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Sisters help bring lung cancer 5K run/walk to OKC

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Jenny Brown, Karen Rose Coleman and Jill DeLozier. - PROVIDED
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  • Jenny Brown, Karen Rose Coleman and Jill DeLozier.

One in four victims of lung cancer have never smoked.

But even for those who did, suffering from a disease that has a 17 percent survival rate is something no one deserves, said Jill DeLozier.

“There is a huge stigma with lung cancer that you don’t see with other forms of cancer,” said DeLozier, who is helping to organize the first annual Free to Breathe 5K Run/Walk and 1-Mile Walk this Sunday.

The Free to Breathe organization seeks to raise awareness and funding for the treatment of lung cancer and hosts run/walk events across the country. On Nov. 2, the first Free to Breathe run/walk will be held in OKC.

“It is so incredibly rewarding to do this event in Oklahoma,” said Jenny Brown, DeLozier’s sister.

Both Brown and DeLozier lost their mother, Karen Rose Coleman, to lung cancer in 2006.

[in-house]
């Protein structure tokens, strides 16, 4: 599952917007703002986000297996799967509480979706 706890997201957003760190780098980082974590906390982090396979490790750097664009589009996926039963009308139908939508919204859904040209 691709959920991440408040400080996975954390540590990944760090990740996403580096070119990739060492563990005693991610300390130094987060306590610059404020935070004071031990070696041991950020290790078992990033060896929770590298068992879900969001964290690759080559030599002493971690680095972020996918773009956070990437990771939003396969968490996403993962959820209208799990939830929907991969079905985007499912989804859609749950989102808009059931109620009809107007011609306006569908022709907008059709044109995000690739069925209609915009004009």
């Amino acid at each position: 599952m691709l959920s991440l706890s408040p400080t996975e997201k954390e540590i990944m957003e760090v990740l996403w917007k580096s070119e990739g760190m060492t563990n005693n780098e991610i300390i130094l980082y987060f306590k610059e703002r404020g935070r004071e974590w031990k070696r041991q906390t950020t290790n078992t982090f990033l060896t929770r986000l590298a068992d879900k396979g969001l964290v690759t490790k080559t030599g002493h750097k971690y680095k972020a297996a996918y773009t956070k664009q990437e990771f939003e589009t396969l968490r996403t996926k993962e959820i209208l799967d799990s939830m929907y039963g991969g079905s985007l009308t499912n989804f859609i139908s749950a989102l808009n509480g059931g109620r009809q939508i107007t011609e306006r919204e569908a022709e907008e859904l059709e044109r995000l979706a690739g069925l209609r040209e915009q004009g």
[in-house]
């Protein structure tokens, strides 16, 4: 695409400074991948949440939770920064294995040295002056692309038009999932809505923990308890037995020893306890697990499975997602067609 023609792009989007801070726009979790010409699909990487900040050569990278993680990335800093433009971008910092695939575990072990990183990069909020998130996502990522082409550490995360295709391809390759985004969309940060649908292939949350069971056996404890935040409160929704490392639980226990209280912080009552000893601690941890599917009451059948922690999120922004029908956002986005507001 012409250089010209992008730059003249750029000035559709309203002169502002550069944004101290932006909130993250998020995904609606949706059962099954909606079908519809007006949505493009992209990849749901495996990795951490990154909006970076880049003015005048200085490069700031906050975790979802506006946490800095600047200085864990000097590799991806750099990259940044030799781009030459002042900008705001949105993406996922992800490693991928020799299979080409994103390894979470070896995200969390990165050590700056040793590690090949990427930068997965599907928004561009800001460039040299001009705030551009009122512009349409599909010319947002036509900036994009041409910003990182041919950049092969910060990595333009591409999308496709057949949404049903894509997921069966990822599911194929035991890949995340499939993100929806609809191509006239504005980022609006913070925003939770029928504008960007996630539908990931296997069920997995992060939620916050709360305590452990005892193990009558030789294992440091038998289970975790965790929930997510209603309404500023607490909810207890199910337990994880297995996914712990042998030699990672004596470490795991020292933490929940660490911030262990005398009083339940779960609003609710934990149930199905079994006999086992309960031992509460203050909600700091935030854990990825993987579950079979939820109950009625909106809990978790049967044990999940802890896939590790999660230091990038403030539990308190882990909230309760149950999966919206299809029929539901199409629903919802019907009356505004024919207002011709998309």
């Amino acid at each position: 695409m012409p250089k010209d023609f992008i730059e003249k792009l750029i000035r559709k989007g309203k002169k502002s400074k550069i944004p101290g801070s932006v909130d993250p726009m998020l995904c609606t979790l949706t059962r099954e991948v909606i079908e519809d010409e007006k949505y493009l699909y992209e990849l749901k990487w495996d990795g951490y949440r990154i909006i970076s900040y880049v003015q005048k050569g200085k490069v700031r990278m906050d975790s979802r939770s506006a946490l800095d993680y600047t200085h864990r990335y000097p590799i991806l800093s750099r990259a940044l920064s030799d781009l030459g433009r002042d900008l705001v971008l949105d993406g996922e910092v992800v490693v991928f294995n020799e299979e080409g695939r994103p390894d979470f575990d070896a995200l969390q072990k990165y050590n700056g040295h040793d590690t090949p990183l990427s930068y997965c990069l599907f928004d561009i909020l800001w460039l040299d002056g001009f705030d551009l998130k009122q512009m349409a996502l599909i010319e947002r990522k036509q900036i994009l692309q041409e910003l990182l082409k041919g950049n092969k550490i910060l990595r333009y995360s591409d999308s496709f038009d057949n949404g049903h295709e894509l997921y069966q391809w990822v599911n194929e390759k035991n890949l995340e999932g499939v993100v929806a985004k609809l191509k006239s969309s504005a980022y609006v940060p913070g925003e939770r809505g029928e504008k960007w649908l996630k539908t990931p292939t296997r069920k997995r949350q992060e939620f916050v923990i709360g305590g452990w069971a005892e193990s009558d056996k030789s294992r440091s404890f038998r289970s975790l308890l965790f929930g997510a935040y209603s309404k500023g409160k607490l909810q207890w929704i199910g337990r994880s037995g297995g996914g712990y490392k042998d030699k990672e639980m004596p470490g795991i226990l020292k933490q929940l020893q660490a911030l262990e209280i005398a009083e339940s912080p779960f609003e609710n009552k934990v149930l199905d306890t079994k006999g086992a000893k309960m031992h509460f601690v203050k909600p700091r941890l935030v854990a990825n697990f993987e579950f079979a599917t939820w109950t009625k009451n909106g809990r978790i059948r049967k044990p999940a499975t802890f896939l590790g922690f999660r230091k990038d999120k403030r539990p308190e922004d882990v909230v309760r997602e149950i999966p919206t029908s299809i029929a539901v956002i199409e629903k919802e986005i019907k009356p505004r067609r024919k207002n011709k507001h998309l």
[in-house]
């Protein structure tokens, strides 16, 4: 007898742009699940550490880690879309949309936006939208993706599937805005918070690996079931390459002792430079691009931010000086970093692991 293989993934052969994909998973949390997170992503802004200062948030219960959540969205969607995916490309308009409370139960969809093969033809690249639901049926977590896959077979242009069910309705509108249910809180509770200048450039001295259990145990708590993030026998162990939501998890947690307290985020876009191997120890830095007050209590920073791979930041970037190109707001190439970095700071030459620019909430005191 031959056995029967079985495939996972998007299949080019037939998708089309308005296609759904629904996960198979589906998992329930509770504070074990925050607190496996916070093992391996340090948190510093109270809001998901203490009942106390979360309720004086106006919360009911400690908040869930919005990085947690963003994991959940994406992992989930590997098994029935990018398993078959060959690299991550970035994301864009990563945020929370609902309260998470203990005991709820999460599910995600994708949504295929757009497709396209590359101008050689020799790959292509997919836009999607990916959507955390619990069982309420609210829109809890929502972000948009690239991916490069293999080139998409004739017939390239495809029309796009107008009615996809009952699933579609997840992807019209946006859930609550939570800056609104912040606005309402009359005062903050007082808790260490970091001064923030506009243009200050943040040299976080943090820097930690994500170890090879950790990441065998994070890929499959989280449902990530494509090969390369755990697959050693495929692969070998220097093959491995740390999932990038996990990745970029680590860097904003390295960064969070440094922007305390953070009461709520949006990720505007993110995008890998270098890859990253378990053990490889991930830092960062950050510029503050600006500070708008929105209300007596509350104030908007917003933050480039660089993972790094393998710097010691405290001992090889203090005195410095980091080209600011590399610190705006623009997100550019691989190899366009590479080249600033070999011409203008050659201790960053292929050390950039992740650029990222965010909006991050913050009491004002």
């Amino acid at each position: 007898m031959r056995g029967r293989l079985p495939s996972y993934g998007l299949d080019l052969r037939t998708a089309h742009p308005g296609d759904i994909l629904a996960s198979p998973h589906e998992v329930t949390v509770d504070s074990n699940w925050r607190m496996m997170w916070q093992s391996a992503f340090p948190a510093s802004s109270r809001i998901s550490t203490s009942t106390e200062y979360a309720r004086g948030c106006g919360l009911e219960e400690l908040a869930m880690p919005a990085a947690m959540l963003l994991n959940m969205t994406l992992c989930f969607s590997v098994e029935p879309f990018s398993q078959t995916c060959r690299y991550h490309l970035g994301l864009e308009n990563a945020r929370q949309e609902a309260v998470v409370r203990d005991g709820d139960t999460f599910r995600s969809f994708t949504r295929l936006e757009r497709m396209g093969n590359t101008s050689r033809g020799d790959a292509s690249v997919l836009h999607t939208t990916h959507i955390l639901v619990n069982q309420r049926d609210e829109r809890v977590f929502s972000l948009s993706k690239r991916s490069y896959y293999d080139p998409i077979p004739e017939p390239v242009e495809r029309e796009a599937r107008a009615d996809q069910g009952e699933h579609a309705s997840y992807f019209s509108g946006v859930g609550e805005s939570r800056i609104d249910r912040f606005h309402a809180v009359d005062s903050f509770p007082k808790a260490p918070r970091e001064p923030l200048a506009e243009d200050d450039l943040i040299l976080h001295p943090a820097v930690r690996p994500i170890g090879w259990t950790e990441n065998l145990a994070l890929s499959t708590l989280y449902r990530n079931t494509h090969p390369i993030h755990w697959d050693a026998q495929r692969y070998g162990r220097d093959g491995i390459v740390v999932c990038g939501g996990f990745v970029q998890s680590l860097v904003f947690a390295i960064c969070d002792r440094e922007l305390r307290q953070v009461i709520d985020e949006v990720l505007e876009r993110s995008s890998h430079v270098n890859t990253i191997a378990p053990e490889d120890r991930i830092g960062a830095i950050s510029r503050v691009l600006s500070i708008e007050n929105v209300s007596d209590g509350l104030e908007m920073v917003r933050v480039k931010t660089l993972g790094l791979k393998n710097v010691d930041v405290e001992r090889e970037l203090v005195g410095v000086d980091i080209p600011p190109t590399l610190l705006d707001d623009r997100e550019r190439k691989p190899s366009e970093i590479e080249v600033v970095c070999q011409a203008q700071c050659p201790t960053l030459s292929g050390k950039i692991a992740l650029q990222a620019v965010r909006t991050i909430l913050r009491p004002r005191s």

“About 27 percent of new cases are in non-smokers, people who have never smoked,” DeLozier said, quoting statistics from the American Cancer Society. “There are all types of other causes. If you have lungs you can get lung cancer.”

Because of the stigma associated with lung cancer it can be hard for patients to talk about their disease and funding is often lower when compared to other forms of cancer research.

Following their mother’s death, DeLozier and Brown wanted to change that. Brown even joined the Free to Breathe organization this year in an effort to honor her mother.

“Last year I went to the Lung Cancer Action Summit and it was really life changing for me to be in a room with people who had these very similar passions and had lost loved ones,” Brown said. “After the action summit I had applied for a regional event manager position [with Free to Breathe].”
Part of Brown’s job was to help launch an event in Oklahoma City, something she was thrilled to do.

“A lot of people assume that when you are diagnosed with lung cancer it's a death sentence,” Brown said. “But there are organizes that are doing research to do better treatment options. I think the stigma is starting to change as we have people who have never smoked a day in their life are sharing their story.”

Online registration is open until Thursday, but participants can register on race day. More information can be found at this link.

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